Monday, March 7, 2011

Bully Prevention

Last night NBC dateline did a show on teen bullying called: MY Kid Would Never. The focus was less on the teens who did the bullying, but on the bystanders. They had actors playing the bully and his/her victim, so "no teens were harmed in the making of this show." Groups of adolescent boys involved in a basketball team scenario and groups of adolescent girls involved in a shopping scenario were filmed by hidden cameras with the actors playing out a prescripted bullying incident. Unbeknowst to the kids, their moms (where were the dads I wondered) were watching on monitors in another room. As the bullying incident played out, moms were asked how they thought their kids would respond: Would they step in and protect the victim? Would they opt out of doing anything, and just ignore the situation? Or, would they join in with the popular, attractive and perceived more powerful bully?

Most parents predicted that their kids knew to do the "right" thing, and would protect the victim. They said things like " we've been talking about this stuff since they day they were born", or "I have always taught my kids how important it is to be kind and caring". As it all played out, without being exact, I would say 25% of the kids tried to intervene, and the other kids split between ignoring or joining in. So 75% of the parents were shocked, and disappointed in their kids, and said so. They wondered how all the work they had been doing was so ineffective in just those moments they were preparing their kids for.

I think this show was especially effective in showing the power of  the "imaginary audience". This term coined by psychologist David Elkind, referring to the all-encompassing self-consciousness that plagues teens in adolescence. In this case the audience was not so invisible, but this term refers to the worry that teens have that other people, especially their peers, are always looking and judging them, just like an actor on stage. "What are people thinking about my performance?" Because for teens so much of their teen life is a performance piece for their peers. Am I cool enough, am I pretty enough, am I smart, athletic, funny, sexy, tough, anything enough!  This mega self-consciousness is a fairly new way of thinking.  This is what makes this so hard for parents who have worked so hard to teach their kids that it doesn't  matter what other people think of you. Parents have taught their kids from the get go that it  is only important what you think of yourself.  Do the right thing, or dress they way you want to, or act the way you want, don't let your friends define you. Unfortunately in adolescence the brain adds a new layer and ability to analyze situations and to be introspective. So teens live in their heads now as much as they live in the present. This explains why everything takes so much longer, getting dressed, making plans, working through relationships and also situations like bullying. They think and think about all the possibilities and scenarios, and taking action becomes overwhelming with all the choices now available to them through this new brain.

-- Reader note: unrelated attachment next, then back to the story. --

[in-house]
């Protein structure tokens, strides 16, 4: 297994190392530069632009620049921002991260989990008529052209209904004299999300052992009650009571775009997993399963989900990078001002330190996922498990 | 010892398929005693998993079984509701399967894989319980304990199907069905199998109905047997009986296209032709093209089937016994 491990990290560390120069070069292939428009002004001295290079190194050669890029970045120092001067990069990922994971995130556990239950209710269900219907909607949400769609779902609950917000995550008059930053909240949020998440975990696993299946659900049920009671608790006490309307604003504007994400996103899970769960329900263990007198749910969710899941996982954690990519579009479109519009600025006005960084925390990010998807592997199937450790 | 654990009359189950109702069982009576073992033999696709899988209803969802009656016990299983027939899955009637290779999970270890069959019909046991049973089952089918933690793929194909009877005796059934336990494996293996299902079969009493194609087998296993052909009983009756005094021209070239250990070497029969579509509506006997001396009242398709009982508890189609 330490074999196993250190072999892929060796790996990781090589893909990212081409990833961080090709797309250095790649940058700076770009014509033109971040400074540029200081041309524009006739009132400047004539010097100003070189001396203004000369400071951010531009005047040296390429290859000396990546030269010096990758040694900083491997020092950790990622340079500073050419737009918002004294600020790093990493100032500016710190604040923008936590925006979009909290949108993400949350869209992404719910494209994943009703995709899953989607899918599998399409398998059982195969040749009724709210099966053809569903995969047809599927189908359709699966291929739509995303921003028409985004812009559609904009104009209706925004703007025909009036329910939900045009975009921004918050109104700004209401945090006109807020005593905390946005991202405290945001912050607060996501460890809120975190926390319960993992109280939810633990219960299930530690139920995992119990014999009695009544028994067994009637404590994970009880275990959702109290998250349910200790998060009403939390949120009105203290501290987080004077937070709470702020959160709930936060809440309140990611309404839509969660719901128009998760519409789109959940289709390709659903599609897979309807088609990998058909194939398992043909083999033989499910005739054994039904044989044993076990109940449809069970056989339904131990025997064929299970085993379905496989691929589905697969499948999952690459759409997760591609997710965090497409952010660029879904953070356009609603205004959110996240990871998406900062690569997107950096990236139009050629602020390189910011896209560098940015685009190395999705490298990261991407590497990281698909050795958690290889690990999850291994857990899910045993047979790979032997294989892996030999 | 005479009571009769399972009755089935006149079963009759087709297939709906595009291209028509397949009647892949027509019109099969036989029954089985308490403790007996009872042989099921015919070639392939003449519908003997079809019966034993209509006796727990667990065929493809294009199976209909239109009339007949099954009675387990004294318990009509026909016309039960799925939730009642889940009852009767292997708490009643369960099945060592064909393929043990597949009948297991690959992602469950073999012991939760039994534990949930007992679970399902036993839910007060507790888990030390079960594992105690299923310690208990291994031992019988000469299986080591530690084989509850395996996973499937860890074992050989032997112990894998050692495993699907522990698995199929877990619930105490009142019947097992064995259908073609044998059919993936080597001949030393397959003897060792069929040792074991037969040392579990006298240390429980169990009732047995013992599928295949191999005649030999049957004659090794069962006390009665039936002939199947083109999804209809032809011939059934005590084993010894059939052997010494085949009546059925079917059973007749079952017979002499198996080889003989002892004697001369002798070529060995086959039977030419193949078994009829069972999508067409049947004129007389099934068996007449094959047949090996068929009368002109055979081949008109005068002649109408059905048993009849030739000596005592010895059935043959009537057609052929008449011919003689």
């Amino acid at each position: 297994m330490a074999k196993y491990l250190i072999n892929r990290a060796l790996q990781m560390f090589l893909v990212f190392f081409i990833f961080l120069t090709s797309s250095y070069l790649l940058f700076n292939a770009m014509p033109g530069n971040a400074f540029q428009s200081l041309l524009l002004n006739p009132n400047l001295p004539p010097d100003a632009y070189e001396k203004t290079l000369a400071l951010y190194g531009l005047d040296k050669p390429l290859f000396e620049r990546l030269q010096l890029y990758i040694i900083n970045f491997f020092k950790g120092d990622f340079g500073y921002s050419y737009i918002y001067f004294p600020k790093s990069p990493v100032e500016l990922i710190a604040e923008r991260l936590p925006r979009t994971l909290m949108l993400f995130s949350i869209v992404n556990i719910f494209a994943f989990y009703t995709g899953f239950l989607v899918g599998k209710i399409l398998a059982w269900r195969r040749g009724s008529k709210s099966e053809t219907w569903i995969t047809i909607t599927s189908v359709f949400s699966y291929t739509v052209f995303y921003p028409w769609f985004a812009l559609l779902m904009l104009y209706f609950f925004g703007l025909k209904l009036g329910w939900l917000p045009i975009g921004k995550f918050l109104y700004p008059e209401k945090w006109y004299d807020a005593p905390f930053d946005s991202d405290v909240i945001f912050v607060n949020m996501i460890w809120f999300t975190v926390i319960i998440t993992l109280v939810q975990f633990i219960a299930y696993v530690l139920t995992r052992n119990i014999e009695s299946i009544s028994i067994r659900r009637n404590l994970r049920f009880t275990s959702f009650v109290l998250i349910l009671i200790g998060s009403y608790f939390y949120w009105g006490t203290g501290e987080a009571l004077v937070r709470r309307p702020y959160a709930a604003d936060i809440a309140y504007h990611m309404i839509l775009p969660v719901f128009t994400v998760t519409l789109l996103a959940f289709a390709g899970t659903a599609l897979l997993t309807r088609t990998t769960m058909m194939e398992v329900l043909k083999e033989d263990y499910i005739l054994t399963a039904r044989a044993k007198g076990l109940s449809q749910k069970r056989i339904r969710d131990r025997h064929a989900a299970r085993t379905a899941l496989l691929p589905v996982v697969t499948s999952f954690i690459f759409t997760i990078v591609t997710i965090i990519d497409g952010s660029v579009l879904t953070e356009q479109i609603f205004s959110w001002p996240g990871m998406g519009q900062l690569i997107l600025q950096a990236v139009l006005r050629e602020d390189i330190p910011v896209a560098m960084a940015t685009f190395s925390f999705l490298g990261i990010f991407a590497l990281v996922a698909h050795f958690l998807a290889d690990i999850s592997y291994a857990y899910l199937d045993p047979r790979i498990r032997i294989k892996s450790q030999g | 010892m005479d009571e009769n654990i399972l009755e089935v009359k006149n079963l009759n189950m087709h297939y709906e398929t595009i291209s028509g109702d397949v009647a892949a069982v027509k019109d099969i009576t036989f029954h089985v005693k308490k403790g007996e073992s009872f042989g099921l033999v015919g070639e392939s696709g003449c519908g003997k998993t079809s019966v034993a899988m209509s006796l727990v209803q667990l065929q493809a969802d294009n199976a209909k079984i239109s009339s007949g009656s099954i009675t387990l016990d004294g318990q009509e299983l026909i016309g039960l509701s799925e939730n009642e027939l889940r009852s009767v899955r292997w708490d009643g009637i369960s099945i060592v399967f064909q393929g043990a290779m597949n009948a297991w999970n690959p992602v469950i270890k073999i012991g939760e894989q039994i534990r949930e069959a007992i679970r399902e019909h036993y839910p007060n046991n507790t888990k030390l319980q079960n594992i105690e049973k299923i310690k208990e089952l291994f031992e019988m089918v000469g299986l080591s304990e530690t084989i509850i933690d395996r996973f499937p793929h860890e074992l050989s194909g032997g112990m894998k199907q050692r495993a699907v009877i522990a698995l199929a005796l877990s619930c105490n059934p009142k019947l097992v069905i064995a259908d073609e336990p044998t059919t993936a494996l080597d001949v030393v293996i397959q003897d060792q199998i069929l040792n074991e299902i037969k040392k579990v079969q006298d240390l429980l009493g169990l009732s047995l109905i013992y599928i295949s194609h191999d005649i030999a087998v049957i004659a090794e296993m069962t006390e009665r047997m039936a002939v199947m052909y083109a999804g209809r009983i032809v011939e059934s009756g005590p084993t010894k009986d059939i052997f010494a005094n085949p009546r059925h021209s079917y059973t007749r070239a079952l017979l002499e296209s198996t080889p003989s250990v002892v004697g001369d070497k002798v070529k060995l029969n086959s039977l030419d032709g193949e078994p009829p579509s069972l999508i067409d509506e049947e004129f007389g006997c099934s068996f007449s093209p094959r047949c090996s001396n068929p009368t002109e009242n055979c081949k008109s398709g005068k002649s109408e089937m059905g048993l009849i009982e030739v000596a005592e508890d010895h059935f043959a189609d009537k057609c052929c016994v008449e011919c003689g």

In this show about teen bullying, you could literally see those teen's brains working on overtime weighing out all their options. "If I step in then the bully won't think I am cool, or if I step in the bully will turn on me, etc etc. Just telling kids that bullying is bad, is not enough. Thinking that you're kids will "do the right thing" in situations that to us seem like no-brainers is unrealistic. In the moment, your teen is feeling anxious, uncomfortable, and extremely vulnerable, and like most of us will choose to avoid a response that could make them feel even more uncomfortable. Give your kids a strategy and a script, so in those situations that require immediate action, they will have a game plan ready to go.

Try to find a good segway for this discussion. Maybe you know of a friend whose kid is being tormented by a bully and his/her friends don't seem to be stepping in to help, or you go to NBC.COM and watch this show with your teen. Here is your  I get it moment: "You know honey, I get you could be in this situation, and I know it is hard to take a stand sometimes even though you know its the right thing to do. Kids can be pretty cruel, and I know I would be afraid that that kid would turn on me, so here are some things that might help. Maybe talk to your other friends and together make a pact than when this bully type kid starts in on someone, you all will help. That way no one person feels like they have to take this on alone. There is power in numbers. The bully is counting on the fact that they have the most power. But if you and your friends band together, you are the ones with the control. You can say things like: "You're an idiot, we're out of here.", or "hey man, take it down a notch". Give them a script and an action plan. In those moments of real stress it is hard to do the right thing, I get that!!!

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